a TTC transit sign outside a TTC station

With a TTC strike looming, here’s what you need to know

Transit riders across the GTA are bracing for a possible TTC strike as early as this Friday, June 7 at midnight, if bargaining teams from the TTC and Amalgamated Transit Union (ATU) Local 113, whose members have been without a contract since March 31, don’t reach a collective agreement.

Since January, the TTC has successfully renewed agreements with three of their six bargaining units—CUPE Local 5089 (Special Constables and Fare Inspectors), IAMAW Lodge 235 (millwrights, machinists, and other skilled shop employees), and CUPE Local 2 (electrical skilled trades). However, no deal has been reached as yet with ATU Local 113, which is the TTC’s largest union partner, representing approximately 11,500 operators, collectors, maintenance workers, station staff, and other frontline employees.

“…we need to be honest with all our employees and customers. Past experience tells us that if there is a labour disruption with ATU Local 113, there will be service impacts,” TTC CEO Rick Leary said in a statement in late April. “What exactly those impacts could be will depend on the extent and nature of the disruption and are not yet known.”

The strike could mean anything from a full shutdown of Toronto’s bus–streetcar–subway network to some form of labour disruption, with Friday indicating the earliest date that such a disruption could begin.

This would be the first strike in 16 years. The last TTC strike took place in 2008, but it only lasted one weekend as the then-Liberal provincial government ordered TTC staff back to work.

Not a Bargain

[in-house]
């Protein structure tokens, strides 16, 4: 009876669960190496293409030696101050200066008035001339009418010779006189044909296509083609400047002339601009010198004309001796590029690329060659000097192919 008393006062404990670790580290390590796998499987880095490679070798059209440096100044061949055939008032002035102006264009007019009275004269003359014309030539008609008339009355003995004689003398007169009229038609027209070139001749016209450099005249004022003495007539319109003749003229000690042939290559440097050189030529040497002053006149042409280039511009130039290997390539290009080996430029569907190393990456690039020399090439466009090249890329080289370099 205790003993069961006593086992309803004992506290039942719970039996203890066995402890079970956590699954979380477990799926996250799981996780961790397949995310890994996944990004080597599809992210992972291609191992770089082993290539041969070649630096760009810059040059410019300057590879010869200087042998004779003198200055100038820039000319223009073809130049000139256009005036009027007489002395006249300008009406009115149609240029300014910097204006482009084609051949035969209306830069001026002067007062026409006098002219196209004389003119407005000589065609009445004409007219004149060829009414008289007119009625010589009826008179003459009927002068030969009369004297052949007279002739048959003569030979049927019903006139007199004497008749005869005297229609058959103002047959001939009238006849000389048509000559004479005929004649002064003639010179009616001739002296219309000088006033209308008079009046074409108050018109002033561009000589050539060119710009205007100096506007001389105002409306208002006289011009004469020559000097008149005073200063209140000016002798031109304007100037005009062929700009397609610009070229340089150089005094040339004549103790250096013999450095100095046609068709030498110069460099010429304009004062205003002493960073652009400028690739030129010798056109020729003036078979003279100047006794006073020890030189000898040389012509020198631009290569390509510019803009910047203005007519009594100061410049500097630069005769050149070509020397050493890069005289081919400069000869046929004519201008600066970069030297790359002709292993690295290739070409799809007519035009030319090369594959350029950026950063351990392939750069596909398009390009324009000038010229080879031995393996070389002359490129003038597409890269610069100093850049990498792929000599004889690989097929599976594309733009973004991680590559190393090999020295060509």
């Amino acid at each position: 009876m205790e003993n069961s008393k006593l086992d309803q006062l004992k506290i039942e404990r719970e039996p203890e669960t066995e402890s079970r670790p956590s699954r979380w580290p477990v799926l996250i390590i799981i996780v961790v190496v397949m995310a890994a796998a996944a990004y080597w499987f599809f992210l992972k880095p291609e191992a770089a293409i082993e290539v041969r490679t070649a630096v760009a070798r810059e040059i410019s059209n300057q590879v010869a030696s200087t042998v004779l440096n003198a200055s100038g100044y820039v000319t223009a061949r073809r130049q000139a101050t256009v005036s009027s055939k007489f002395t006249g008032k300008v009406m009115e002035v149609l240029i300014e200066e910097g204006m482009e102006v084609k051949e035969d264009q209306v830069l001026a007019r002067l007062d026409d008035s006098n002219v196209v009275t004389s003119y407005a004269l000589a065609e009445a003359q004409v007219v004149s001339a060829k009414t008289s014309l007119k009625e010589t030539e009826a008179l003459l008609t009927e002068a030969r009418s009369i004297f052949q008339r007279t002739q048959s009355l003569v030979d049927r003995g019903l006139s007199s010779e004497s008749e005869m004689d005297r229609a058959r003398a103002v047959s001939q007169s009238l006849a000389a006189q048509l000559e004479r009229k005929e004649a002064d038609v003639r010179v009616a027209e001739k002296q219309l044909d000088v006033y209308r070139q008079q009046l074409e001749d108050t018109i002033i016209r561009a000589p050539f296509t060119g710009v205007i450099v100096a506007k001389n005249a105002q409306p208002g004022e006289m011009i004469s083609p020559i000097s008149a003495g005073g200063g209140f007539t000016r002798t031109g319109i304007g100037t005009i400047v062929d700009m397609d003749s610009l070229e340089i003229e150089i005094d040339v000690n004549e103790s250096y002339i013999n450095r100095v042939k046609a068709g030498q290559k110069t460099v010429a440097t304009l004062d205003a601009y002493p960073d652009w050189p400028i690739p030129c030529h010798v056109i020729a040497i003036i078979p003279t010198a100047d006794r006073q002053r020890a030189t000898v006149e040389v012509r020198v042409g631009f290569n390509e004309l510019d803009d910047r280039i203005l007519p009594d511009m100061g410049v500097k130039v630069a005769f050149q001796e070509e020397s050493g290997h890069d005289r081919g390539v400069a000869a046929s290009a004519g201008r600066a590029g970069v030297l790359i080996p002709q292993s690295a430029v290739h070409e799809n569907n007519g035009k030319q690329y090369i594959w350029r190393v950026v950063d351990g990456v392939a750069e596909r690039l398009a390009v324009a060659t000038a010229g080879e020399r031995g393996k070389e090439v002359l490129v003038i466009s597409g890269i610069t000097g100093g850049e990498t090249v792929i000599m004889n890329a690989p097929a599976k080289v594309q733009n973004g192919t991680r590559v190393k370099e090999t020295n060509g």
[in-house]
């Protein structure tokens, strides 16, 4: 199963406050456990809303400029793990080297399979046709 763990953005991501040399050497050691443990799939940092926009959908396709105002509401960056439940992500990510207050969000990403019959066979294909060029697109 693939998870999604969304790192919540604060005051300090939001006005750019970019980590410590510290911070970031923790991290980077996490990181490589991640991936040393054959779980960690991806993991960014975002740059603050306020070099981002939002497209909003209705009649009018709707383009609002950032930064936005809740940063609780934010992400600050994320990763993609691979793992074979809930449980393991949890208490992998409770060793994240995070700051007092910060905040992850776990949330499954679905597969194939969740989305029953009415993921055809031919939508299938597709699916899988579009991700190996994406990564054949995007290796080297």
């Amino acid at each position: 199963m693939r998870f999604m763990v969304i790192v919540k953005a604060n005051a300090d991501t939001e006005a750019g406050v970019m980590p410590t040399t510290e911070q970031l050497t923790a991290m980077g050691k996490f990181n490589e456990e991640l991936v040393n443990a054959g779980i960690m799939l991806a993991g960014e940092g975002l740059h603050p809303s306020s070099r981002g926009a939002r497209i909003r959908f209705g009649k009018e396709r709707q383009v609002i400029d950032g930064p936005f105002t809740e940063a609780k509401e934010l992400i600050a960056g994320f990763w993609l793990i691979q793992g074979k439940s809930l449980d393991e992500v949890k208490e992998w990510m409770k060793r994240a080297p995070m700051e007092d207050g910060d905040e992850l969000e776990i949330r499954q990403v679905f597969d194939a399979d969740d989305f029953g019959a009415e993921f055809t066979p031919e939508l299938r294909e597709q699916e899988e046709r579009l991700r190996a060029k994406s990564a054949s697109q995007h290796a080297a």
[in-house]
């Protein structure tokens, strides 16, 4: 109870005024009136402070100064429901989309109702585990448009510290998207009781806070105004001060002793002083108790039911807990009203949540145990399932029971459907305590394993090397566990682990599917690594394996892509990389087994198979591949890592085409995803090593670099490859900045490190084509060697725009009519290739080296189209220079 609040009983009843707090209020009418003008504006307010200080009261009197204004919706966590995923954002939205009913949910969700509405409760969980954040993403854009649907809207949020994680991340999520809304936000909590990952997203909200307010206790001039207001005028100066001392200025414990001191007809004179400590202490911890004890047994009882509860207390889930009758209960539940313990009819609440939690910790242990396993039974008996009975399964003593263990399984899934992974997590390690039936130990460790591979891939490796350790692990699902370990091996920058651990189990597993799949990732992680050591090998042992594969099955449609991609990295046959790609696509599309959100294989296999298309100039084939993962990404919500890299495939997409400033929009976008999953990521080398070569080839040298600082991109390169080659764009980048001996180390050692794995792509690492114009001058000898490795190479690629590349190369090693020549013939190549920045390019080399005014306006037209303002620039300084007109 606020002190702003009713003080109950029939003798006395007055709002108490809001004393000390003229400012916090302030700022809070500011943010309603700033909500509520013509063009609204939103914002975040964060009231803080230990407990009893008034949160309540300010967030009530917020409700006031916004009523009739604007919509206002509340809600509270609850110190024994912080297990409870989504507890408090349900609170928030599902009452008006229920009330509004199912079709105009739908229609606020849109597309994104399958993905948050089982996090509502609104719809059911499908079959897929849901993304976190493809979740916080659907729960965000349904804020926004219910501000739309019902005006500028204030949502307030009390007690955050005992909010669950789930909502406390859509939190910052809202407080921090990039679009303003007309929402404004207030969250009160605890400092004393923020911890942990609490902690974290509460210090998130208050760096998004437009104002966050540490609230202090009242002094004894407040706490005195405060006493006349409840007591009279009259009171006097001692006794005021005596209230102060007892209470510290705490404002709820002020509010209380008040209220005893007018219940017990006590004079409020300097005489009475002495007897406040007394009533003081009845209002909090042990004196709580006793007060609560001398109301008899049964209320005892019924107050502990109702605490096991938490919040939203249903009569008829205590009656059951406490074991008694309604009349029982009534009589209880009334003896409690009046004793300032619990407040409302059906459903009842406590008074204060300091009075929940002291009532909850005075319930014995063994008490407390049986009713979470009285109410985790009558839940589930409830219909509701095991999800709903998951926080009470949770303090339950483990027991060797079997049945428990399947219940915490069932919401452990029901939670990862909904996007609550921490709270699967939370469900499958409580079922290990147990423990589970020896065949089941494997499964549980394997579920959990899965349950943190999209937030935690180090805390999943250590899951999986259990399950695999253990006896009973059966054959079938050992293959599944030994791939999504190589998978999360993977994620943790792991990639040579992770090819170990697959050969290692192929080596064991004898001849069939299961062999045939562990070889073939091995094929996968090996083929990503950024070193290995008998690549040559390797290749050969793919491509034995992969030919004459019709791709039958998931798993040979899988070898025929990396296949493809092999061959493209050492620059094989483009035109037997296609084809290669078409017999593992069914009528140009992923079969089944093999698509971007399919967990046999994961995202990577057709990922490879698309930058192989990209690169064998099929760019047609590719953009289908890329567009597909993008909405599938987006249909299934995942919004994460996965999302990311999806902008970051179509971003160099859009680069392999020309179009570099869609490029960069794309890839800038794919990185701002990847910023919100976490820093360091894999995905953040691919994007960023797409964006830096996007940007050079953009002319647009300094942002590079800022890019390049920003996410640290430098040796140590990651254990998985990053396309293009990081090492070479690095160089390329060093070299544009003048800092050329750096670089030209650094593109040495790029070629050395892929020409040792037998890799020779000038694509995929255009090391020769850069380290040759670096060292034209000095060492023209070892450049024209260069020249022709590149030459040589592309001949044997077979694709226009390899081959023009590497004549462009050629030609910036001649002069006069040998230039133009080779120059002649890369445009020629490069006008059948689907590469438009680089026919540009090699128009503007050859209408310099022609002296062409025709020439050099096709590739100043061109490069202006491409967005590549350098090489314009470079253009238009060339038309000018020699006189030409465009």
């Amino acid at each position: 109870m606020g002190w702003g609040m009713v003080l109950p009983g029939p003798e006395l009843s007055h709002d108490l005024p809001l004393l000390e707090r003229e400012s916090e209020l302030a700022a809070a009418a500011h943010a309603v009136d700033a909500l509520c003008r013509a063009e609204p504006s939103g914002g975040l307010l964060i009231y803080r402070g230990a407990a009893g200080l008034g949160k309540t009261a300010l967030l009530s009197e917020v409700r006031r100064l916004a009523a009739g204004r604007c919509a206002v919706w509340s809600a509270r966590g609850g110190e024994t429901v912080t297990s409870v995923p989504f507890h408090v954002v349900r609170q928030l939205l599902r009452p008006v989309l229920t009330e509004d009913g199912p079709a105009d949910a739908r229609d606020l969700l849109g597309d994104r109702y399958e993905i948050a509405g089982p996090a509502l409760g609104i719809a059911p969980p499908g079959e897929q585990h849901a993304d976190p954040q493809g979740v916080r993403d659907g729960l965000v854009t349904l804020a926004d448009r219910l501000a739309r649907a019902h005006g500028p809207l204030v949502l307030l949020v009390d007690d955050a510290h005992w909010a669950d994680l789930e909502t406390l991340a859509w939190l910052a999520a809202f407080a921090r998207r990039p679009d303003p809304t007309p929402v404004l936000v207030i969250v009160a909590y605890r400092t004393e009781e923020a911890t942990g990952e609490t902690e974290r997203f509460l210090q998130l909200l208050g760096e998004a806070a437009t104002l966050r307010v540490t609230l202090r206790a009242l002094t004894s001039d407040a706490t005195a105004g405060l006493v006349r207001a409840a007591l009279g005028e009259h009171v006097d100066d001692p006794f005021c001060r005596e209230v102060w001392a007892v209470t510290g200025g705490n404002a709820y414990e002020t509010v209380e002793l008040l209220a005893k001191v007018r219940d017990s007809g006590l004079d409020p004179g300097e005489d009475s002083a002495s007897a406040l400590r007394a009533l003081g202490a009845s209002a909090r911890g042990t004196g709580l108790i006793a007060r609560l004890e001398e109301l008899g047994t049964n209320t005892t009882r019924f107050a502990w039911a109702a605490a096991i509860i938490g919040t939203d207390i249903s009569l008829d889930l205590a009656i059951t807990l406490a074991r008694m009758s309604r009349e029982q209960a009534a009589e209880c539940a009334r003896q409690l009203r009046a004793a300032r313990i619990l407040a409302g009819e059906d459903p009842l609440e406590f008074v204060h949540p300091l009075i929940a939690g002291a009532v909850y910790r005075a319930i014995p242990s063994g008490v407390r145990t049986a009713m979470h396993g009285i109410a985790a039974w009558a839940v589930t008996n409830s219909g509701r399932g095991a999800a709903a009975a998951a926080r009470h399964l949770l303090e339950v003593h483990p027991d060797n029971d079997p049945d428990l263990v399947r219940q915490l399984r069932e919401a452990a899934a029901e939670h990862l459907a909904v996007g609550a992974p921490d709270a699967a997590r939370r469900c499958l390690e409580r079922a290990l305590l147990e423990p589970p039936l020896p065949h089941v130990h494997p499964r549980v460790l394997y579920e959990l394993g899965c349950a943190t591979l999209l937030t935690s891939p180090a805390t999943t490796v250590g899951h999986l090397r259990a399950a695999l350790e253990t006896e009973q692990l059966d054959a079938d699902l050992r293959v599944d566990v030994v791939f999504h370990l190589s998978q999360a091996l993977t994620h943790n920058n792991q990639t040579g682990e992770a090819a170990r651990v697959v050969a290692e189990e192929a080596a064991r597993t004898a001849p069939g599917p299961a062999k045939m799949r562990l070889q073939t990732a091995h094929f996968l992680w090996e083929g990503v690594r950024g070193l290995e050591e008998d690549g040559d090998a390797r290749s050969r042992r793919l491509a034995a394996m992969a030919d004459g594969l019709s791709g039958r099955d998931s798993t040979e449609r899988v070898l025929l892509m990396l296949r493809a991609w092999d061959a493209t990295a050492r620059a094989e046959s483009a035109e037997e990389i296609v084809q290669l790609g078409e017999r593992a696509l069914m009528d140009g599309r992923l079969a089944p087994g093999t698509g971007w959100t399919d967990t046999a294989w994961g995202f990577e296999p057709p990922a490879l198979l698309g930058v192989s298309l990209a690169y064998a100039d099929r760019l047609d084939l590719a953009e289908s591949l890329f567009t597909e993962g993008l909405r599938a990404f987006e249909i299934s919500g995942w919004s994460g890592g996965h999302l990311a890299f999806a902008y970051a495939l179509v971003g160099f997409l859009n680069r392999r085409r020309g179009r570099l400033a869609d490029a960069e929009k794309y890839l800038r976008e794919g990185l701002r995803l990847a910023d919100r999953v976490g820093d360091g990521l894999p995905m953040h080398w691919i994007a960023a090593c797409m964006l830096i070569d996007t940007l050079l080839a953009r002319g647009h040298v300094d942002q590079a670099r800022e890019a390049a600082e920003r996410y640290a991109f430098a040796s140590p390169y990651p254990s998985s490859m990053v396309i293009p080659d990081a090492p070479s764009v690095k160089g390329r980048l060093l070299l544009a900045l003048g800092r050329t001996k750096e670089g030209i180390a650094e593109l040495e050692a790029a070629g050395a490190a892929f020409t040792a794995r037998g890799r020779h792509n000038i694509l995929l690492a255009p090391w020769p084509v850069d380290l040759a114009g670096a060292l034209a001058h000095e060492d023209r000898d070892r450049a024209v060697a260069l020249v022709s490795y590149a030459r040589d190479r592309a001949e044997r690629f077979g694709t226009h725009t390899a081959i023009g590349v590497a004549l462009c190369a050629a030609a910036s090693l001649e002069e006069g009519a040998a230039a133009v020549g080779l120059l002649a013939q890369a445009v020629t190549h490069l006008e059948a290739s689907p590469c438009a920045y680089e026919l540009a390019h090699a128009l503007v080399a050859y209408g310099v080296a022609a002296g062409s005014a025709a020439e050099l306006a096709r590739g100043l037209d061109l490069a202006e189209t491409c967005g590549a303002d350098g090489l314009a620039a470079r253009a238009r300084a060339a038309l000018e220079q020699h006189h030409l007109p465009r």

In an interview with CP24 on Monday, ATU Local 113 President Marvin Alfred said that both sides are still at the bargaining table, but not enough progress has been made.

“Unfortunately, as a result of not being able to have the progress needed to avoid a strike, yes, people should be preparing to have us withdraw our services on Friday,” Alfred told the outlet.

Since the union’s contract expired in March, they launched their ‘United to Win’ campaign, which involved training more than 500 member organizers and picket captains, gathering a petition of more than 8,000 members, and garnering thousands of letters from riders and advocates in support of TTC workers. This led to a strike authorization with 98.2% of the members in favor of a strike.

The critical issues the two sides are debating over include job security, wages, dignified working conditions, and safety on the job.

“After months of negotiations, it has become clear that the TTC has no interest in giving TTC workers the fair and just contract they deserve,” ATU International President John Costa said in a statement last Wednesday. “Amidst growing violence on the TTC, our heroic Local 113 members have put their lives on the line every day to safely transport our riders across Toronto, but the TTC continues to treat them with disrespect and disdain.”

If the strike takes places, it could impact millions of riders (in 2023, the TTC had a ridership of about 736,712,000, or approximately 2,483,800 per weekday).

Alternatives to taking the TTC

  • Riders commuting to downtown Toronto might consider using GO Transit, although keep in mind that there could be picket lines by Union Station.
  • Driving/carpooling: there are various Green P Parking locations across the city, including locations with electric vehicle charging spots.
  • Uber, Lyft, or other ridesharing services.
  • Bike Share Toronto: The services offers 24/7 access to over 9,000+ bikes and 700+ stations across Toronto’s biking network.

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